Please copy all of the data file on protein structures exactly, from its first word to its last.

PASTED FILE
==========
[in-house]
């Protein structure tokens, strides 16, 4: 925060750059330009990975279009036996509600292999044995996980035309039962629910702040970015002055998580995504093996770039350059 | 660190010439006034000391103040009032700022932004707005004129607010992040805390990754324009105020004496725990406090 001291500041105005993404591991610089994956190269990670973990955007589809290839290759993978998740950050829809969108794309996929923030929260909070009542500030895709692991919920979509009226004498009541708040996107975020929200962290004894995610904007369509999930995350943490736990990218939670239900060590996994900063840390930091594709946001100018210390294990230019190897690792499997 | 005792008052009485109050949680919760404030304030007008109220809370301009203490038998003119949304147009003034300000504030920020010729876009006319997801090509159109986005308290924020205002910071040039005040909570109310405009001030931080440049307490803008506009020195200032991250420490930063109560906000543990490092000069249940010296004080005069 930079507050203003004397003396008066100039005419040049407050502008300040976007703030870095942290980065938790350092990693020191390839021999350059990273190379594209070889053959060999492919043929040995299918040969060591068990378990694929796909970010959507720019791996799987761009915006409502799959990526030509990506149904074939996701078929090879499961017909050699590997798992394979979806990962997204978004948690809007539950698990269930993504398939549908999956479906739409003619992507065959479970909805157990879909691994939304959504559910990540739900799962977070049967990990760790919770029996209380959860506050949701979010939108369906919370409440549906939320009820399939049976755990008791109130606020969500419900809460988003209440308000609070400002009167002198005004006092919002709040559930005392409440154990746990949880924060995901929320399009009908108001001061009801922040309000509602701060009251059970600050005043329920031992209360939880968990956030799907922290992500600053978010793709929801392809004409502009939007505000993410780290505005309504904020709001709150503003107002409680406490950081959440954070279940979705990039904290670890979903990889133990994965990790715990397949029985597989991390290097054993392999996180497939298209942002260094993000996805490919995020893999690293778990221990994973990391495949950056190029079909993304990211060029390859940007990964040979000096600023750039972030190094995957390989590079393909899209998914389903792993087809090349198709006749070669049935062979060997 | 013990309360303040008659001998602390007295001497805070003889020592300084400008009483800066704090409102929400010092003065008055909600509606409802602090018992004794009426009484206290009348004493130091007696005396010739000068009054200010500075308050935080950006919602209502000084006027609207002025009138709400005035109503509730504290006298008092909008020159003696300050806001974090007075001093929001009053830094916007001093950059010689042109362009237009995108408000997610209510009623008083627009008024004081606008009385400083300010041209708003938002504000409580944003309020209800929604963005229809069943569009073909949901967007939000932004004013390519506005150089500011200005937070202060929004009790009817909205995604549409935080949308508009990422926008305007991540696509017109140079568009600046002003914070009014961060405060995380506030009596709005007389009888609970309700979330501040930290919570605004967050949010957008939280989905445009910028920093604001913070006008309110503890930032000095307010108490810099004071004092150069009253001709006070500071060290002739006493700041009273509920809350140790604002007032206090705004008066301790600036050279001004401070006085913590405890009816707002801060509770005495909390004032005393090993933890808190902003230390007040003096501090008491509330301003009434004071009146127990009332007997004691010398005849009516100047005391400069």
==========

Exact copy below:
[in-house]
């Protein structure tokens, strides 16, 4: 925060750059330009990975279009036996509600292999044995996980035309039962629910702040970015002055998580995504093996770039350059 | 660190010439006034000391103040009032700022932004707005004129607010992040805390990754324009105020004496725990406090 001291500041105005993404591991610089994956190269990670973990955007589809290839290759993978998740950050829809969108794309996929923030929260909070009542500030895709692991919920979509009226004498009541708040996107975020929200962290004894995610904007369509999930995350943490736990990218939670239900060590996994900063840390930091594709946001100018210390294990230019190897690792499997 | 005792008052009485109050949680919760404030304030007008109220809370301009203490038998003119949304147009003034300000504030920020010729876009006319997801090509159109986005308290924020205002910071040039005040909570109310405009001030931080440049307490803008506009020195200032991250420490930063109560906000543990490092000069249940010296004080005069 930079507050203003004397003396008066100039005419040049407050502008300040976007703030870095942290980065938790350092990693020191390839021999350059990273190379594209070889053959060999492919043929040995299918040969060591068990378990694929796909970010959507720019791996799987761009915006409502799959990526030509990506149904074939996701078929090879499961017909050699590997798992394979979806990962997204978004948690809007539950698990269930993504398939549908999956479906739409003619992507065959479970909805157990879909691994939304959504559910990540739900799962977070049967990990760790919770029996209380959860506050949701979010939108369906919370409440549906939320009820399939049976755990008791109130606020969500419900809460988003209440308000609070400002009167002198005004006092919002709040559930005392409440154990746990949880924060995901929320399009009908108001001061009801922040309000509602701060009251059970600050005043329920031992209360939880968990956030799907922290992500600053978010793709929801392809004409502009939007505000993410780290505005309504904020709001709150503003107002409680406490950081959440954070279940979705990039904290670890979903990889133990994965990790715990397949029985597989991390290097054993392999996180497939298209942002260094993000996805490919995020893999690293778990221990994973990391495949950056190029079909993304990211060029390859940007990964040979000096600023750039972030190094995957390989590079393909899209998914389903792993087809090349198709006749070669049935062979060997 | 013990309360303040008659001998602390007295001497805070003889020592300084400008009483800066704090409102929400010092003065008055909600509606409802602090018992004794009426009484206290009348004493130091007696005396010739000068009054200010500075308050935080950006919602209502000084006027609207002025009138709400005035109503509730504290006298008092909008020159003696300050806001974090007075001093929001009053830094916007001093950059010689042109362009237009995108408000997610209510009623008083627009008024004081606008009385400083300010041209708003938002504000409580944003309020209800929604963005229809069943569009073909949901967007939000932004004013390519506005150089500011200005937070202060929004009790009817909205995604549409935080949308508009990422926008305007991540696509017109140079568009600046002003914070009014961060405060995380506030009596709005007389009888609970309700979330501040930290919570605004967050949010957008939280989905445009910028920093604001913070006008309110503890930032000095307010108490810099004071004092150069009253001709006070500071060290002739006493700041009273509920809350140790604002007032206090705004008066301790600036050279001004401070006085913590405890009816707002801060509770005495909390004032005393090993933890808190902003230390007040003096501090008491509330301003009434004071009146127990009332007997004691010398005849009516100047005391400069």